They wanted to go home. They missed their family. They felt cheated. They felt they could do better in their home countries. They felt alone. They felt sad.

Each of them had his own personal story. And being a Pisces myself, I felt deeply touched by their pain and sorrow. I see their faces, I remember each of them – but none of them wanted to make their names, faces or stories public. They were afraid. Once again, I did not understand why.

Until I started to Google and finding articles that very quickly stopped me to search more. At least there; when I still had days to enjoy. After all, that is why I went there: to experience Dubai per se.

My curiosity grew after each talk and for their question as ‘who is doing this job in my country?’ I got paled. ’Hungarians’ – I answered with certain remorse. ‘So people like you do this job also?’.

‘Yes, people, just like me….’

It hit me as a good wake up slap in my face. What a different set up?! What a different mentality?! They and us – two separated planets.

They told me they liked foreigners better; ‘they are nice customers’ said one of them. They try to avoid picking up the locals, the Emiratis, specially women: these deeply religious women scream at them, humiliate them for 1 dirham extra. They complain about them without a reason, and they win each case, which results in a deduction of 800 dirham of the drivers’ monthly 4800-dirham salary. Many of them came to Dubai with a higher education degree, but they could not get a white collar job, so they were forced to take on one of the options open to them: taxi-driver, gardener, hotel personnel (cleaner, cook etc.), home ‘assistant’ (doing-it-all) or the worst of all: construction worker.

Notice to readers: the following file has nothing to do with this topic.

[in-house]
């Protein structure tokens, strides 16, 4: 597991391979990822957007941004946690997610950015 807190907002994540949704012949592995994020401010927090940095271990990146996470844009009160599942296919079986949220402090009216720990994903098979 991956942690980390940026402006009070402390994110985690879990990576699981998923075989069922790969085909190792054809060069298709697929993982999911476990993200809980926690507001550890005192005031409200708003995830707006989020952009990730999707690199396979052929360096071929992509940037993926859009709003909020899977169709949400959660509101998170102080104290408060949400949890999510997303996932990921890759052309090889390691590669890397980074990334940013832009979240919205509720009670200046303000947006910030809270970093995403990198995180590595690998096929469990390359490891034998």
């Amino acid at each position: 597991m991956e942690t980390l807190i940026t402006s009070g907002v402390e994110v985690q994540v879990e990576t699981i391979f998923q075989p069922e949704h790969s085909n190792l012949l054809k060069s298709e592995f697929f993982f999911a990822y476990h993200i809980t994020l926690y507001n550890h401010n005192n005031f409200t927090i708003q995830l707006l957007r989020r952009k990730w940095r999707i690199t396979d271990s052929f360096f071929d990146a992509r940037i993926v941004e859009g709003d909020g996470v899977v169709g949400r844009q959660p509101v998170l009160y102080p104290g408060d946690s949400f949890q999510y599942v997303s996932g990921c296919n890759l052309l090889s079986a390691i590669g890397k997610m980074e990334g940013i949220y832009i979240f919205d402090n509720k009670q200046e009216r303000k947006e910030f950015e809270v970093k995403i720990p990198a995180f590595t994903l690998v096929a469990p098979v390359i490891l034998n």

In order to get a taxi licence, they need to take a 6-month course. It has its price of course, which taken as a debt: once they obtain the documents and the car, their credit is deducted from their salary for the next 6 month, leaving them with almost nothing for this period. „It is still better than gardening, there was hot, very hot” – told my driver heading towards my next destination: the Magical Gardens.

Regardless of the excellent customer care, my inner voice warned me: something is fishy here. And while fulfilling my mission to see how would a day be as a taxi driver, the bricks of the luxurious scenery started to lose its colouring.

So, in case your hotel reservation lasts longer than 3 days, you will experience a certain awakening. Your eyes will start seeing again – overcoming the shininess that dazzled you. Your ears will start listening again – overcoming the mellifluous talks that made you deaf. Your smelling will start to function again – overcoming the narcotic scent that stupefied you.

After a few deep-talks, my automatic judging system started to operate and the little voice in my head started to murmur: this is a crap city, these people are slaves here while others are rich to the point one cannot imagine. This should not be like this; this is not fair. We should do something about this…

But then, I sat down for a while and wanted to give this matter a different angle: Why would I judge a system that I know so little of? Why would I judge a system that in lighter of harsher forms but exists in all other countries as well?

These people have a difficult life, but would not the Gypsys say the same in my country, would not the Mexicans say the same in the USA and so on and so on?!

Therefore, I made the attempt to take note of all what was happening but not taking it to my soul fully.